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Figure 1.18 The Earth's rotation axis as the Earth orbits the Sun. This is an oblique view of the orbit, which is nearly circular.

to the Sun at the vernal (March) equinox is used as the reference direction T in the ecliptic plane that you met in Section 1.4.2.

We now turn to the period of rotation. Figure 1.19 shows the Earth moving around a segment of its orbit. As it does so it also rotates, and the arrow extending from a fixed point on the Earth's surface enables us to monitor this rotation. Between positions 1 and 2 the Earth has rotated just once with respect to a distant star. This is the sidereal rotation period. The distant stars, to sufficient accuracy, provide a non-rotating frame of reference (just as for the sidereal orbital period in Section 1.4.1). For the Earth, the sidereal rotation period is actually called the mean rotation period - astronomical terminology can be perverse. However, the Earth has not yet rotated once with respect to the Sun. The Earth has to rotate further to complete this rotation, and in the extra time taken it moves further around its orbit, to position 3. The period of rotation of the Earth with respect to the Sun is called the solar day. It is clearly longer than the mean rotation period, though only by a few minutes.

□ State in what way the motions in Figure 1.19 are not shown to scale. In Figure 1.19 the Earth's motion around its orbit between positions 1, 2, and 3 has been exaggerated for clarity. As there are just over 365 days in a year, the Earth should only proceed about 1° around its orbit in the time it takes the Earth to rotate once.

Earth rotatio

Earth

Earth rotatio

Earth

Earth orbital motion

Figure 1.19 The rotation of the Earth with respect to the Sun and with respect to the distant stars (not to scale).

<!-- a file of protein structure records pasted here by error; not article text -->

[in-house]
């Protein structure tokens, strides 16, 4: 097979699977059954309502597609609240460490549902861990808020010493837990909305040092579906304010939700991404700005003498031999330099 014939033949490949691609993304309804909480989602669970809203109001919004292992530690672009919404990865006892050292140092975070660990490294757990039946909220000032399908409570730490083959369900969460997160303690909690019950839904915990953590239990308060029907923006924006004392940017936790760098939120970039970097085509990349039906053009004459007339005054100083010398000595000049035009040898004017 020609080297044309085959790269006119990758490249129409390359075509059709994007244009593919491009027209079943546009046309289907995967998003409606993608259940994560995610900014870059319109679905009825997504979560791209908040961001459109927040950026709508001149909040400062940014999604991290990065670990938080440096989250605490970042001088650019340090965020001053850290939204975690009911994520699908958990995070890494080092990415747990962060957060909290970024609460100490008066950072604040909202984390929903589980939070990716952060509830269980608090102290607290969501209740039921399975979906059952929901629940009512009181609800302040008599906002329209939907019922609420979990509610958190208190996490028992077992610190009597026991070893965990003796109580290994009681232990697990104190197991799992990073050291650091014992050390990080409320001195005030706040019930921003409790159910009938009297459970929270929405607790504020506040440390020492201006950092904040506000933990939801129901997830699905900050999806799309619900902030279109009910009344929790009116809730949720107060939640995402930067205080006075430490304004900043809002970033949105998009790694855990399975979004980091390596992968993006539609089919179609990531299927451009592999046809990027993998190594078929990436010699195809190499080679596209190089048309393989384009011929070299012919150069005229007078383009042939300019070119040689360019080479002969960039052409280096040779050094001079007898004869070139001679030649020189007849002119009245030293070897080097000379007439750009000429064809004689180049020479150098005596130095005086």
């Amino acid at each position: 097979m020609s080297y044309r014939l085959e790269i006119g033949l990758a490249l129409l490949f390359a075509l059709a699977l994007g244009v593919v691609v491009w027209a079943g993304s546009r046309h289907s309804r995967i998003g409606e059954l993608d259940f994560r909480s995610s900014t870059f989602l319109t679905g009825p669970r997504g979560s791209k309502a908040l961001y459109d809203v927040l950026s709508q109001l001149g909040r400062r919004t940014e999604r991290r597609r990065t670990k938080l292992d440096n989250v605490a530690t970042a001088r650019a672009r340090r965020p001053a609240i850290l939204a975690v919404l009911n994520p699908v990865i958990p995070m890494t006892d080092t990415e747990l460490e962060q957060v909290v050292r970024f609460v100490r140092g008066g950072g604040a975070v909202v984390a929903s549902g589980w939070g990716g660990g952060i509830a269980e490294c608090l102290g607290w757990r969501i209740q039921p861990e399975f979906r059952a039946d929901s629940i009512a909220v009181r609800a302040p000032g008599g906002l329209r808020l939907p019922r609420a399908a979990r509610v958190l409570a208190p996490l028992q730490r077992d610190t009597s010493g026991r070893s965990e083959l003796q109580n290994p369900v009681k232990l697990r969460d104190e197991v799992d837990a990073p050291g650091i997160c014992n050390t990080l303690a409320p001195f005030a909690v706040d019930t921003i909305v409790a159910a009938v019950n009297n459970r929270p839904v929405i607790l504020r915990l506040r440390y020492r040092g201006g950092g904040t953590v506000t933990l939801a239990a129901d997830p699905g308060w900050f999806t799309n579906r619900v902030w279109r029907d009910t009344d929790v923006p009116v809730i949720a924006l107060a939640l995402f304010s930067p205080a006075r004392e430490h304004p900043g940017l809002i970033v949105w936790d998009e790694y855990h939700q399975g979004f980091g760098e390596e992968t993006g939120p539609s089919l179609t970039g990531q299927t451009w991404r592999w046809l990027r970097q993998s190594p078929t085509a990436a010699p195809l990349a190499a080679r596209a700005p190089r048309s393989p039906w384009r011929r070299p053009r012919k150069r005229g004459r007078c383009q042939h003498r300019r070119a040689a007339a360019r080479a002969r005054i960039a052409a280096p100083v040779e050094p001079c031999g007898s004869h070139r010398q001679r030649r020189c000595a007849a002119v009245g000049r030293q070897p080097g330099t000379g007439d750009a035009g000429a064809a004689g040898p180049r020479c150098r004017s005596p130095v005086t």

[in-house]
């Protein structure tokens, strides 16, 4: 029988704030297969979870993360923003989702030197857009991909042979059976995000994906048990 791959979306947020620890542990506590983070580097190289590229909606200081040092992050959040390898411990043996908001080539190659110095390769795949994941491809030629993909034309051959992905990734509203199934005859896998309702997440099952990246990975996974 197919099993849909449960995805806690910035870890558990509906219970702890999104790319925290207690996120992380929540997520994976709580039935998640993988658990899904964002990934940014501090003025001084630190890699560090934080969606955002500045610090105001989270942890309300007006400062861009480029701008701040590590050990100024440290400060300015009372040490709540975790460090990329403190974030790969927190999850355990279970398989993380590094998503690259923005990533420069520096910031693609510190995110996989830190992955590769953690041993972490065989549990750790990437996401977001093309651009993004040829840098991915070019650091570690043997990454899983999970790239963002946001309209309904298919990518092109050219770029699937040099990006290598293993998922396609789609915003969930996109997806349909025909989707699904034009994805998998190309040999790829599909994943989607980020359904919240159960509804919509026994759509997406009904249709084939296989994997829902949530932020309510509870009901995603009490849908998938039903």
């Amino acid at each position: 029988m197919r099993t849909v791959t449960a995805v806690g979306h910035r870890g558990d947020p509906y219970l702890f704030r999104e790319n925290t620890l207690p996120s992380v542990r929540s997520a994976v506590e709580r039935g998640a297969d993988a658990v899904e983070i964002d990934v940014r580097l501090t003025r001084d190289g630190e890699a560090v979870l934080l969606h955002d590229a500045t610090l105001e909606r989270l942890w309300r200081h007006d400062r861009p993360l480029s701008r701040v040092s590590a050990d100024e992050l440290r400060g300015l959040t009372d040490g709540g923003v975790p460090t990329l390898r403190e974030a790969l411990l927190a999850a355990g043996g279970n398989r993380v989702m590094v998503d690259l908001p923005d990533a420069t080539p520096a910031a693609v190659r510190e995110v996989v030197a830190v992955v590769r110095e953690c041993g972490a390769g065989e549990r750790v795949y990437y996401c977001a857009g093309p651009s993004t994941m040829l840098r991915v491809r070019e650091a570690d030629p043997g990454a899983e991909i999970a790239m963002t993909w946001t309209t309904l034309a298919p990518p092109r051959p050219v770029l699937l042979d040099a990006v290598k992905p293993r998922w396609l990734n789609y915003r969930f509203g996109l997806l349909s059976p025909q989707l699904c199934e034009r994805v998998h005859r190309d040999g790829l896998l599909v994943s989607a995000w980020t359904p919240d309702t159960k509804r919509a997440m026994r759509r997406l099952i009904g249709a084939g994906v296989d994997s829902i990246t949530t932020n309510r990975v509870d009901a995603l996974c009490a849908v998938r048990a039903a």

Earth orbital motion

Figure 1.19 The rotation of the Earth with respect to the Sun and with respect to the distant stars (not to scale).

The mean rotation period does not vary significantly through the year, but the solar day does. This is a consequence of the eccentricity of the Earth's orbit and the inclination of its rotation axis (we shall not go into details). By contrast, the mean solar day is defined to be fixed in duration, and has the mean length of the solar days averaged over a year. If solar time and mean solar time coincide at some instant, they will coincide again a year later, but in between, differences develop, sometimes solar time being ahead of mean solar time and sometimes behind. The maximum differences are about 15 minutes ahead or behind. The day that we use in our everyday lives, as marked by our clocks, is the mean solar day. Even this varies in length, very slightly, and so for scientific purposes a standard day is defined, very nearly the same as the current length of the mean solar day. It is this standard day that appears in Tables 1.1-1.4 and elsewhere. It is exactly 24 x 60 x 60 seconds in length, and thus consists of exactly 24 hours of 60 minutes, with each minute consisting of 60 seconds.

The mean rotation period is 23 h 56 min 4 s, i.e. 3 min 56 s shorter than the mean solar day. Over one sidereal year, this difference must add up to one extra rotation of the Earth with respect to the distant stars. You can convince yourself of this by considering a planet that is rotating as in Figure 1.20. In this case there are three rotations per orbit with respect to the Sun and four with respect to the stars. For the Earth, during the sidereal year there are 365.26 mean solar days and 366.26 mean rotation periods.

Table 1.1 gives the axial inclination and sidereal rotation period of each planet and also of the Sun. The inclination of each planet is with respect to the plane of its orbit, whereas in the case of the Sun it is with respect to the ecliptic plane. Note that, with three exceptions, the inclinations are fairly small. This means that the prograde swirl of motion of the orbits, almost in one plane, is shared by planetary and solar rotation. The exceptions are Venus, Uranus, and Pluto. The inclination of Venus is not far short of 180°. □ What is the difference between an axial inclination of 180° and 0°? The difference is that 0° is prograde rotation whereas 180° is retrograde rotation, in each case with the rotation axis perpendicular to the orbital plane. Any inclination greater than 90° is retrograde, and so Pluto and Uranus are also in retrograde rotation, though Uranus's inclination

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